I’ve been a fan of “Kannagi” since the anime came out a few years back, and thanks to Bandai publishing it in English, I’ve been able to catch up on vI’ve been a fan of “Kannagi” since the anime came out a few years back, and thanks to Bandai publishing it in English, I’ve been able to catch up on volumes I haven’t always been able to get my hands on the original versions for in the States. Nagi is an awesome character, and this series is so very fun because it plays with very old ideas, and then (lovingly) parodies them with new ones (not to mention obvious anime/manga cliches like maid cafes, moe characters, and magical girls) without becoming a cliche itself.
This volume delves into Nagi’s sister, whose tree wound up on (Catholic) church land, and how their original united story became two separate tales within Shinto culture. I love how Takenashi made this tale truly her own, so along with fighting sisters we have the more subtle commentary on two faiths battling it out in modern Japan (Catholicism vs. Buddhist-Shinto/Shinto) for people’s hearts and beliefs. Or maybe I’m reading into it too much to come to that conclusion, I’m not sure, but that’s what it felt like when reading it.
This is also a story about identity crisis – mainly Nagi’s, as introduced in volume 1. Modern man seems to have no respect for the old ways, and so when her tree gets chopped down and she becomes free from it, she feels useless in terms of her job of getting rid of evil spirits/keeping bad things away. But the way Takenashi solves this is hilarious – by having Nagi discover magical girl-genre anime, demand that she be given a magic stick like the one in the TV show she watched, and now actually uses it to banish evil spirits. Art following reality following art? A little confusing but awesome all the same.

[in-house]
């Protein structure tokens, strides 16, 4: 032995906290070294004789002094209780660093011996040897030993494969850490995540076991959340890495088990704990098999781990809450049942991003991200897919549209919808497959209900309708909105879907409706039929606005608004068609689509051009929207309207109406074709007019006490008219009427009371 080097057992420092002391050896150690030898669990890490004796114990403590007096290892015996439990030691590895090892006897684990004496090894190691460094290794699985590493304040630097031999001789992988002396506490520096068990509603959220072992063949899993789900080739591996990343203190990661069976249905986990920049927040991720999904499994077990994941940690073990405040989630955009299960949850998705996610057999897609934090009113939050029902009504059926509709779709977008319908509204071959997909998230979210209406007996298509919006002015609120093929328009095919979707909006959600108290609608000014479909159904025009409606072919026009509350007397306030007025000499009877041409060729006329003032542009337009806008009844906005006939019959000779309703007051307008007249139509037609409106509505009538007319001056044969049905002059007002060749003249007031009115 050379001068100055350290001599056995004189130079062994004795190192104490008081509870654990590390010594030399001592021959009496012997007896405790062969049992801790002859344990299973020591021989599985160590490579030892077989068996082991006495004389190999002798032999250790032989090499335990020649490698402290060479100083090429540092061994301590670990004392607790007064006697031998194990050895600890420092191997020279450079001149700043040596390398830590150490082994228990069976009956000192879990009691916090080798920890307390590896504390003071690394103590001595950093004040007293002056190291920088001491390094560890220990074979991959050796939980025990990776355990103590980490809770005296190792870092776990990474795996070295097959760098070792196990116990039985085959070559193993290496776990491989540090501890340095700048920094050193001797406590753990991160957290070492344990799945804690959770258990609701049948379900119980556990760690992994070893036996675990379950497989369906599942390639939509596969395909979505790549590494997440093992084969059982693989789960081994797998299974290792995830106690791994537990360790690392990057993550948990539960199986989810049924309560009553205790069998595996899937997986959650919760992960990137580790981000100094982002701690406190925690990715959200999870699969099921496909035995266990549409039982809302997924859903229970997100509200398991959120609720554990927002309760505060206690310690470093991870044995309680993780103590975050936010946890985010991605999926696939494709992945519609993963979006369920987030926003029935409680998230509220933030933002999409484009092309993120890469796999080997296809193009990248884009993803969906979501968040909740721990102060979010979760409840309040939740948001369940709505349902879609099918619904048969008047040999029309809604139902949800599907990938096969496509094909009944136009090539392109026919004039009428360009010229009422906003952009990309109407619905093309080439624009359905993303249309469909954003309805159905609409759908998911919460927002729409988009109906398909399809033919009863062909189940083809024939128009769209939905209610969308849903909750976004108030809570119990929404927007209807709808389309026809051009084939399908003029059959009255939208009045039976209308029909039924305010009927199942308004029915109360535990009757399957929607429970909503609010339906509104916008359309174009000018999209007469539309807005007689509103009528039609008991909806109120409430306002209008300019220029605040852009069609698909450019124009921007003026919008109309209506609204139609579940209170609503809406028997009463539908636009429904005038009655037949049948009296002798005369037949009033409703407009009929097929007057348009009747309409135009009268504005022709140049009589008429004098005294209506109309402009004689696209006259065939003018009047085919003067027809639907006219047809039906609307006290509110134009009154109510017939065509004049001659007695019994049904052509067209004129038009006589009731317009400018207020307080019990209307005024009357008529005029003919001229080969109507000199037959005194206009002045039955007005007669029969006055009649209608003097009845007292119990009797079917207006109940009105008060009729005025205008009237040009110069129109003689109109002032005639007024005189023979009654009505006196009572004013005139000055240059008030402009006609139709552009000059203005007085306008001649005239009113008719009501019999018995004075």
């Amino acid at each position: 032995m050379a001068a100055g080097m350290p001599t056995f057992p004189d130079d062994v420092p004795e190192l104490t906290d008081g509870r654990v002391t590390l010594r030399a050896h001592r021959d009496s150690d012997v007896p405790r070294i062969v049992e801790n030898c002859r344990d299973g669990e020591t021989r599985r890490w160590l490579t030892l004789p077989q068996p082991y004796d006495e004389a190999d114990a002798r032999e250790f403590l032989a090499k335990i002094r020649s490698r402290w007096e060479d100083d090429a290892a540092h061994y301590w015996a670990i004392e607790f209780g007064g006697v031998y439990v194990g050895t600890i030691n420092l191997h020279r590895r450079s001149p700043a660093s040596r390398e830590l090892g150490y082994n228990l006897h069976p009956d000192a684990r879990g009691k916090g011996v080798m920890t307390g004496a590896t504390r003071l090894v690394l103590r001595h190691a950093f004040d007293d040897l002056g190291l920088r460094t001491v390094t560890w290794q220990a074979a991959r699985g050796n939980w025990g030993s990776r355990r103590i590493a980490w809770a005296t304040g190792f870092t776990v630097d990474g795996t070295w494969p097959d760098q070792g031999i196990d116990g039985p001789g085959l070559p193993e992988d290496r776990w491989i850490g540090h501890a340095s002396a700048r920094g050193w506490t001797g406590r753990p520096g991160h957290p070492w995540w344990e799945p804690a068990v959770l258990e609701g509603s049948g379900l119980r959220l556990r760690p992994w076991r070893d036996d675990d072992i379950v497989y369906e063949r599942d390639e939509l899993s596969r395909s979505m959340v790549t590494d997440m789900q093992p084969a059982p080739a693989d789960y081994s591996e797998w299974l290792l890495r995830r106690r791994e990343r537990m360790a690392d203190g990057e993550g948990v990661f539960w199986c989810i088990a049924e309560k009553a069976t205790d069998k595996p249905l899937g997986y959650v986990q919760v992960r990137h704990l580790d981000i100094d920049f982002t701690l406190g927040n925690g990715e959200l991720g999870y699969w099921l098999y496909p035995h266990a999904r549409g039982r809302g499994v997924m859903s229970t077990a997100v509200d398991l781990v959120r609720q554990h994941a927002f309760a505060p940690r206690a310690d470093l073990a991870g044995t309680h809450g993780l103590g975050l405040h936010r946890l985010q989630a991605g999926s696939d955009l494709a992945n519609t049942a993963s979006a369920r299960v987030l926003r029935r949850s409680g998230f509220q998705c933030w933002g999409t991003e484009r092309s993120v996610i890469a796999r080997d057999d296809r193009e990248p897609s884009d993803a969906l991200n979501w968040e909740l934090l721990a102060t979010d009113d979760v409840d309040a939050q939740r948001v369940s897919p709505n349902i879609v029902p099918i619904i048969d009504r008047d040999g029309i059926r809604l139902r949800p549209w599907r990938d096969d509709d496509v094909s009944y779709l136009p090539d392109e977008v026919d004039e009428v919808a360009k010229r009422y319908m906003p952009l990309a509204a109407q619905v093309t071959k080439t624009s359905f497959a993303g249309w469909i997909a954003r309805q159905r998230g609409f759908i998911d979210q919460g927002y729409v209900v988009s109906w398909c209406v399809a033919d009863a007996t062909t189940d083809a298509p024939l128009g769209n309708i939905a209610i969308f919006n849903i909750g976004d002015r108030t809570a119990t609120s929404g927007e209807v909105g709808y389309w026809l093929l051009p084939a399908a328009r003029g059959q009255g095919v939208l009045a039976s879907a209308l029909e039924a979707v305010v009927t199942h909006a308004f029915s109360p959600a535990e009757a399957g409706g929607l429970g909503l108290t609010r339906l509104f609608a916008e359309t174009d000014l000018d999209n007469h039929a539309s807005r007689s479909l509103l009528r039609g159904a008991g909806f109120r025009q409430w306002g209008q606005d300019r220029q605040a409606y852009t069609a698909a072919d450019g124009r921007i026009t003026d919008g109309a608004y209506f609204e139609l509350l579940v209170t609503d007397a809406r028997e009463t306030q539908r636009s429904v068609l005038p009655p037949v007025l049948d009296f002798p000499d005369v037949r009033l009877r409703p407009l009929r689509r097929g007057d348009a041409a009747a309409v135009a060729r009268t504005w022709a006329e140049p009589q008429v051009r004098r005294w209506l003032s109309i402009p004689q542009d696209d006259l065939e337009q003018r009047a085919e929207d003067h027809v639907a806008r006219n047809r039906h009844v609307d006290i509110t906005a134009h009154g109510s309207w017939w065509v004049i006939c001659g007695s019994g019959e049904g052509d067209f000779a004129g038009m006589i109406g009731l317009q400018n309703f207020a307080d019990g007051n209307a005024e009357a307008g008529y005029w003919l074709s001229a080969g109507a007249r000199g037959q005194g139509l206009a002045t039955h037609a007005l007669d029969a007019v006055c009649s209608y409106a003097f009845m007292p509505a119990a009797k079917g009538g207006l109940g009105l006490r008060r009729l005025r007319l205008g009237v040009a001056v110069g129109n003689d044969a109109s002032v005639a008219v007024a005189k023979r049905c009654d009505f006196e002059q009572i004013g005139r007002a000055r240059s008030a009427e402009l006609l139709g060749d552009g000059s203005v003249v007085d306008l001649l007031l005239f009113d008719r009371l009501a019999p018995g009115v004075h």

Takenashi ratchets this up in the second volume with the introduction of Zange, her little sister and the second Nagi tree, and how the two are fighting for Jin’s attention/affection/friendship/etc. Her little sister’s tree is still standing, and she’s committed a taboo – taking possession of a human body for a long period of time. So Nagi gets yet another layer of angst piled onto her identity crisis – her sister is still whole, and more powerful than ever, not afraid to trample human beings that have forgotten the old ways in order to attain “graven idol” status. This isn’t to say that Zange’s evil, but she’s very mischievous, and she has her own goals of topping her older sister and attaining worship over her to take over the legend of the tree. Misguided ambition, maybe, would be the terms best suited for Zange, but that doesn’t stop Nagi from continuing to banish evil, even with her ridiculous magical girl stick, now decorated with traditional Shinto sacred paper to help her in her fight. She’s an annoyance, but a dangerous one, which gives us a little taste of foreshadowing for future volumes to come.
Oh, and Nagi treats herself like a goddess AND a magical girl hero, too. It’s fabulous.
The translation in certain parts is iffy (“Fool of a Jin”, which I’m guessing came from “Jin no baka”, would probably sound better as “Foolish Jin”), and so it feels like Bandai kind of banged this one out instead of giving it a good workover like it deserves. It’s not like they have that many manga projects going on, so I kind of expected more from them on this one.
Otherwise? This is a really fun installment in the series, and I encourage everyone who hasn’t read the first volume to do so. The great thing is that anything you might not understand in terms of cultural or translation notes, Bandai does provide them at the end of the book. Good on them! So don’t worry about the stuff you might not get, and just go with the flow for the “Kannagi” series. It’s just that fun and awesome.
(posted to goodreads, shelfari, and witchoftheatregoing.wordpress.com)...more